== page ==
In one senior day care center in Yokohama -- appropriately named after the aforementioned U.S. gambling mecca -- elderly people play mahjong and baccarat as the chimes and pings of slot machines and pachinko fill the room.
"We believe this casino stimulates the brain and helps to prevent or suppress the development of dementia," said Kaoru Mori, Chairman of Japan Elderly Care Service, which runs the "Las Vegas" center.
It's no secret that old people love to gamble. Grey hairs are a common sight everywhere from the casino floors of Vegas to the mahjong parlors of Hong Kong.
Some researchers have argued that gambling could be good for staving off brain disorders common in old age. A study
by the Suwa Tokyo University of Science found that elderly subjects demonstrated an uptick in frontal and parietal lobe activity, and improvements in recognition.
However, others warn that elderly gamers are especially at risk of addiction.
According to U.S. gaming industry data
, half of all adult visitors to casinos in 2013 were aged 50 or older. The AARP, a lobby group that represents retirees, warned that seniors are the fastest growing segment
of gambling addicts in the U.S.
Around 5% of Japanese, or 5.36 million people, are addicted to gambling, according to a 2014 government study
Residents of the Yokohama center say that gaming helps keep their brains sharp, and offers companionship they otherwise miss.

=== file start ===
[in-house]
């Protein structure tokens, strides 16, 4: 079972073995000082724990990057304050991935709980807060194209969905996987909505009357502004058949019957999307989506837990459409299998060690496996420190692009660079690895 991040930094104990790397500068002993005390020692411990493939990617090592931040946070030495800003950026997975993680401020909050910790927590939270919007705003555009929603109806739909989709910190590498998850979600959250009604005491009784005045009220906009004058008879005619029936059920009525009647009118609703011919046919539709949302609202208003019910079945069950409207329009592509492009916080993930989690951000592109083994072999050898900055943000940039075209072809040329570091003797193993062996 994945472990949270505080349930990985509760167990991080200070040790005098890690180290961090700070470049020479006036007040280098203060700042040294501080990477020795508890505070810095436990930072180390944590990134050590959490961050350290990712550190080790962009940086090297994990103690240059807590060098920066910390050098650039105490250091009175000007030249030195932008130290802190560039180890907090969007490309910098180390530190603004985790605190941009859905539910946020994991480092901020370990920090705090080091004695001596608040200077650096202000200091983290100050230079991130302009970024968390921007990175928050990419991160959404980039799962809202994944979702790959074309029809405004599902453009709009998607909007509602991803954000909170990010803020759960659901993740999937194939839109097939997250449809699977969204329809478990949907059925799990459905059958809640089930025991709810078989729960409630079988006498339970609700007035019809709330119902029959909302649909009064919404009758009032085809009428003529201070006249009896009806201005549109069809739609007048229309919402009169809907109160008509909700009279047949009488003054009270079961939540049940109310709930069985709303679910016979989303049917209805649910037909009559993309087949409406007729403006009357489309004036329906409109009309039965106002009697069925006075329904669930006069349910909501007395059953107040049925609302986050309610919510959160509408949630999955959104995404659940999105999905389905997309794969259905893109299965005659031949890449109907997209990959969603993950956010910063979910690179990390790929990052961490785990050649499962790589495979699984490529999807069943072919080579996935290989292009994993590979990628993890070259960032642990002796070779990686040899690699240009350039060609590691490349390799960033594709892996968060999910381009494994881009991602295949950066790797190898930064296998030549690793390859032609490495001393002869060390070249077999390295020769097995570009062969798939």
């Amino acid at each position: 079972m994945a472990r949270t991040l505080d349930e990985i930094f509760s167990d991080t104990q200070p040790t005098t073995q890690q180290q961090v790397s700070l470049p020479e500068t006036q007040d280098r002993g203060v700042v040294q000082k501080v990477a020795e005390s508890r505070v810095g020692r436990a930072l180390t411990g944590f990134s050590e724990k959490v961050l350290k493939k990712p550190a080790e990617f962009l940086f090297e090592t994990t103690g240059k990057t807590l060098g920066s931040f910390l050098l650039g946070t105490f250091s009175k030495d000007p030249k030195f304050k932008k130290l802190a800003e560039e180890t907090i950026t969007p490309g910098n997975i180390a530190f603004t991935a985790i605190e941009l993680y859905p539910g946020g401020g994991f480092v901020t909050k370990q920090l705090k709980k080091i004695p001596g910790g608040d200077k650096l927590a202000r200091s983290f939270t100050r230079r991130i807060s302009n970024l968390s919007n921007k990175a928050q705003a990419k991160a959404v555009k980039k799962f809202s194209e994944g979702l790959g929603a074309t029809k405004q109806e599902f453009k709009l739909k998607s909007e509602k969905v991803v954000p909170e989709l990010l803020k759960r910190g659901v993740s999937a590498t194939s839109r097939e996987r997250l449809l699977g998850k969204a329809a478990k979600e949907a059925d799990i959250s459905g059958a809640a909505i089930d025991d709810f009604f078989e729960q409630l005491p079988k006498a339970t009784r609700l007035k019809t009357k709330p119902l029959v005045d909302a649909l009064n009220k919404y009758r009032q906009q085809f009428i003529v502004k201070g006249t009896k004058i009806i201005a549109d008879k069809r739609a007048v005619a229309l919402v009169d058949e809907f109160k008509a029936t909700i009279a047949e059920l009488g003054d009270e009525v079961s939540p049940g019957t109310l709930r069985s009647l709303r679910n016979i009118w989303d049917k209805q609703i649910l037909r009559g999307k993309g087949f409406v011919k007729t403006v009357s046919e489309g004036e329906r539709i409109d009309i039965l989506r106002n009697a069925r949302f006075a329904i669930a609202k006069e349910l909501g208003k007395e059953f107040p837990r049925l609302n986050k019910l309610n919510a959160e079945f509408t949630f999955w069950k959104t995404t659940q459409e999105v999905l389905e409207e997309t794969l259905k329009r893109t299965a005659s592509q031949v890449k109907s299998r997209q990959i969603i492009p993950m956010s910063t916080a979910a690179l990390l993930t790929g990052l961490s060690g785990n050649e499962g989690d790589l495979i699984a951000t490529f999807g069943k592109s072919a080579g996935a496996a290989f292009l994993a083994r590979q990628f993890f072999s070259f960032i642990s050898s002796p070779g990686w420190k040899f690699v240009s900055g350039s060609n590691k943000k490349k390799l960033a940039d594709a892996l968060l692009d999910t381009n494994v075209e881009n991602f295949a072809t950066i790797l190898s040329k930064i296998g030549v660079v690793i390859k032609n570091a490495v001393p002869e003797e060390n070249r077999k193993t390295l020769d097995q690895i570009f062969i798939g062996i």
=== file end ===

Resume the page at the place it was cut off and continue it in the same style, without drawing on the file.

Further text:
"I've lived alone for decades, many days I don't speak a word, I feel very depressed, but here we play games and talk," one customer told CNN.
Another said: "I use my brain playing mahjong and I use my fingers, I believe it helps stimulate my mind."
Strict rules against betting outside of strictly defined venues in Japan mean that no real money exchanges hands in the Yokohama center -- instead seniors use fake bills and compete for prizes.
This hasn't stopped some municipalities from banning the practice however.
In September, the Kobe Municipal Assembly passed an ordinance banning daycare centers from providing games that "stir up a passion for gambling" or use "pseudo currency" like casino chips.
Experts warn that when real money is involved, older gamblers can be especially vulnerable.
A 2005 study by the University of Pennsylvania found that 70% of seniors surveyed
had gambled in the last year and one in 10 over-65s were at risk of financial problems because of gambling.
Maureen O'Connor, a former mayor of San Diego, gambled more than a billion dollars over 10 years due to what she said was an addiction to gambling aggravated by a brain tumor.
O'Connor only stopped after she was caught embezzling $2 million from a charity set up by her late husband.